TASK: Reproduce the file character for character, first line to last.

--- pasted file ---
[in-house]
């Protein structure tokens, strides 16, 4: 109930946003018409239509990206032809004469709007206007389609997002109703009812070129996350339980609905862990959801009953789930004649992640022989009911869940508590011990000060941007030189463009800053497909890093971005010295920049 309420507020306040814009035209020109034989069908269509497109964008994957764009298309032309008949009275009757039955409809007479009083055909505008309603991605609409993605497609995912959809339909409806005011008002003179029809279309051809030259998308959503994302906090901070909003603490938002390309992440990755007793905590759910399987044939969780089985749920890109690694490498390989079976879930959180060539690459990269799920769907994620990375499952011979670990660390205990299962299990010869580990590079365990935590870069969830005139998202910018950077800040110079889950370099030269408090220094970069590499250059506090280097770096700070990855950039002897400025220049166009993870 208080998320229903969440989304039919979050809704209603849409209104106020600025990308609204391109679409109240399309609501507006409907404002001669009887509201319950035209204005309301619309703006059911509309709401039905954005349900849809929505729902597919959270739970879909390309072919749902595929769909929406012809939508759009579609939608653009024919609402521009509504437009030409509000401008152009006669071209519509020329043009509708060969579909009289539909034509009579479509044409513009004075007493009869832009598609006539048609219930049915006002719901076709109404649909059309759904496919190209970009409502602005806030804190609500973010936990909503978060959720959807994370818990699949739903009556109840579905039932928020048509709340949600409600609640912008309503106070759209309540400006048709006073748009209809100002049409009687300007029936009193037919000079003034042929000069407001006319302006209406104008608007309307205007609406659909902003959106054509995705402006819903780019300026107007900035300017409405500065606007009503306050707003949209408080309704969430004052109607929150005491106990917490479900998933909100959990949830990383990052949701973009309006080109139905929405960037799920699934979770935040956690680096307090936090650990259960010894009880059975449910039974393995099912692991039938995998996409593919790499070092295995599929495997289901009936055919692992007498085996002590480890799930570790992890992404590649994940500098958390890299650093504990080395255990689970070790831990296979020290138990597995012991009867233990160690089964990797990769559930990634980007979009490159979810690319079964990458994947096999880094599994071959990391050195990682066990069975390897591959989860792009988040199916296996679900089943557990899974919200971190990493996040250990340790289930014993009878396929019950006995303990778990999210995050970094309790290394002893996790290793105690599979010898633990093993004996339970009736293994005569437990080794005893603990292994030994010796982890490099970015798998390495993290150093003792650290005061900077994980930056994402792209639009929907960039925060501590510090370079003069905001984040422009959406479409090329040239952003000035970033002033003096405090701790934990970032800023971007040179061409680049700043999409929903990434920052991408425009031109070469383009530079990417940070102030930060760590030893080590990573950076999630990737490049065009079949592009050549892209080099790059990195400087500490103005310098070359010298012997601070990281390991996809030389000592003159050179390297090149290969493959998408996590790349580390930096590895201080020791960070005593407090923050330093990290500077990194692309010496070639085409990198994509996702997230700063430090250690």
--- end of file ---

[in-house]
């Protein structure tokens, strides 16, 4: 109930946003018409239509990206032809004469709007206007389609997002109703009812070129996350339980609905862990959801009953789930004649992640022989009911869940508590011990000060941007030189463009800053497909890093971005010295920049 309420507020306040814009035209020109034989069908269509497109964008994957764009298309032309008949009275009757039955409809007479009083055909505008309603991605609409993605497609995912959809339909409806005011008002003179029809279309051809030259998308959503994302906090901070909003603490938002390309992440990755007793905590759910399987044939969780089985749920890109690694490498390989079976879930959180060539690459990269799920769907994620990375499952011979670990660390205990299962299990010869580990590079365990935590870069969830005139998202910018950077800040110079889950370099030269408090220094970069590499250059506090280097770096700070990855950039002897400025220049166009993870 208080998320229903969440989304039919979050809704209603849409209104106020600025990308609204391109679409109240399309609501507006409907404002001669009887509201319950035209204005309301619309703006059911509309709401039905954005349900849809929505729902597919959270739970879909390309072919749902595929769909929406012809939508759009579609939608653009024919609402521009509504437009030409509000401008152009006669071209519509020329043009509708060969579909009289539909034509009579479509044409513009004075007493009869832009598609006539048609219930049915006002719901076709109404649909059309759904496919190209970009409502602005806030804190609500973010936990909503978060959720959807994370818990699949739903009556109840579905039932928020048509709340949600409600609640912008309503106070759209309540400006048709006073748009209809100002049409009687300007029936009193037919000079003034042929000069407001006319302006209406104008608007309307205007609406659909902003959106054509995705402006819903780019300026107007900035300017409405500065606007009503306050707003949209408080309704969430004052109607929150005491106990917490479900998933909100959990949830990383990052949701973009309006080109139905929405960037799920699934979770935040956690680096307090936090650990259960010894009880059975449910039974393995099912692991039938995998996409593919790499070092295995599929495997289901009936055919692992007498085996002590480890799930570790992890992404590649994940500098958390890299650093504990080395255990689970070790831990296979020290138990597995012991009867233990160690089964990797990769559930990634980007979009490159979810690319079964990458994947096999880094599994071959990391050195990682066990069975390897591959989860792009988040199916296996679900089943557990899974919200971190990493996040250990340790289930014993009878396929019950006995303990778990999210995050970094309790290394002893996790290793105690599979010898633990093993004996339970009736293994005569437990080794005893603990292994030994010796982890490099970015798998390495993290150093003792650290005061900077994980930056994402792209639009929907960039925060501590510090370079003069905001984040422009959406479409090329040239952003000035970033002033003096405090701790934990970032800023971007040179061409680049700043999409929903990434920052991408425009031109070469383009530079990417940070102030930060760590030893080590990573950076999630990737490049065009079949592009050549892209080099790059990195400087500490103005310098070359010298012997601070990281390991996809030389000592003159050179390297090149290969493959998408996590790349580390930096590895201080020791960070005593407090923050330093990290500077990194692309010496070639085409990198994509996702997230700063430090250690």